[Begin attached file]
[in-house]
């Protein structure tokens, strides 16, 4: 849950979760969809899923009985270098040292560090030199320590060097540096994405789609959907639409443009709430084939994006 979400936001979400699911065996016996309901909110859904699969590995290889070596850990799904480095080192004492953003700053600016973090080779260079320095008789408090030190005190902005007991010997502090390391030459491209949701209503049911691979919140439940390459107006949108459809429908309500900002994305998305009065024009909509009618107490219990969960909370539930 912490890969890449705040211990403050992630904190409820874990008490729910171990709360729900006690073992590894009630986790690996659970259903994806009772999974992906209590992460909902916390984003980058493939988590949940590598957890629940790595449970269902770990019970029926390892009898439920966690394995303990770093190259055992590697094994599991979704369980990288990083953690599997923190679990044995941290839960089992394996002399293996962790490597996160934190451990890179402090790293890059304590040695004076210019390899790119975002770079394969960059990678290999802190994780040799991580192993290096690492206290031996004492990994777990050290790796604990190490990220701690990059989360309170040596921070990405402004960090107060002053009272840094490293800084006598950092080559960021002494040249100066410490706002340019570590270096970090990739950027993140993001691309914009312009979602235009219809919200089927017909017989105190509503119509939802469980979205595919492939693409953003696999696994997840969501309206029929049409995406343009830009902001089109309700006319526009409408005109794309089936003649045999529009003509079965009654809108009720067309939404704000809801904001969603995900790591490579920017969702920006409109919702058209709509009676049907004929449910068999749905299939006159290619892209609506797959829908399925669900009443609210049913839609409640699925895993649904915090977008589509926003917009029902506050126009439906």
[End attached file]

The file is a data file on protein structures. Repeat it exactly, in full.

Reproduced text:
[in-house]
């Protein structure tokens, strides 16, 4: 849950979760969809899923009985270098040292560090030199320590060097540096994405789609959907639409443009709430084939994006 979400936001979400699911065996016996309901909110859904699969590995290889070596850990799904480095080192004492953003700053600016973090080779260079320095008789408090030190005190902005007991010997502090390391030459491209949701209503049911691979919140439940390459107006949108459809429908309500900002994305998305009065024009909509009618107490219990969960909370539930 912490890969890449705040211990403050992630904190409820874990008490729910171990709360729900006690073992590894009630986790690996659970259903994806009772999974992906209590992460909902916390984003980058493939988590949940590598957890629940790595449970269902770990019970029926390892009898439920966690394995303990770093190259055992590697094994599991979704369980990288990083953690599997923190679990044995941290839960089992394996002399293996962790490597996160934190451990890179402090790293890059304590040695004076210019390899790119975002770079394969960059990678290999802190994780040799991580192993290096690492206290031996004492990994777990050290790796604990190490990220701690990059989360309170040596921070990405402004960090107060002053009272840094490293800084006598950092080559960021002494040249100066410490706002340019570590270096970090990739950027993140993001691309914009312009979602235009219809919200089927017909017989105190509503119509939802469980979205595919492939693409953003696999696994997840969501309206029929049409995406343009830009902001089109309700006319526009409408005109794309089936003649045999529009003509079965009654809108009720067309939404704000809801904001969603995900790591490579920017969702920006409109919702058209709509009676049907004929449910068999749905299939006159290619892209609506797959829908399925669900009443609210049913839609409640699925895993649904915090977008589509926003917009029902506050126009439906």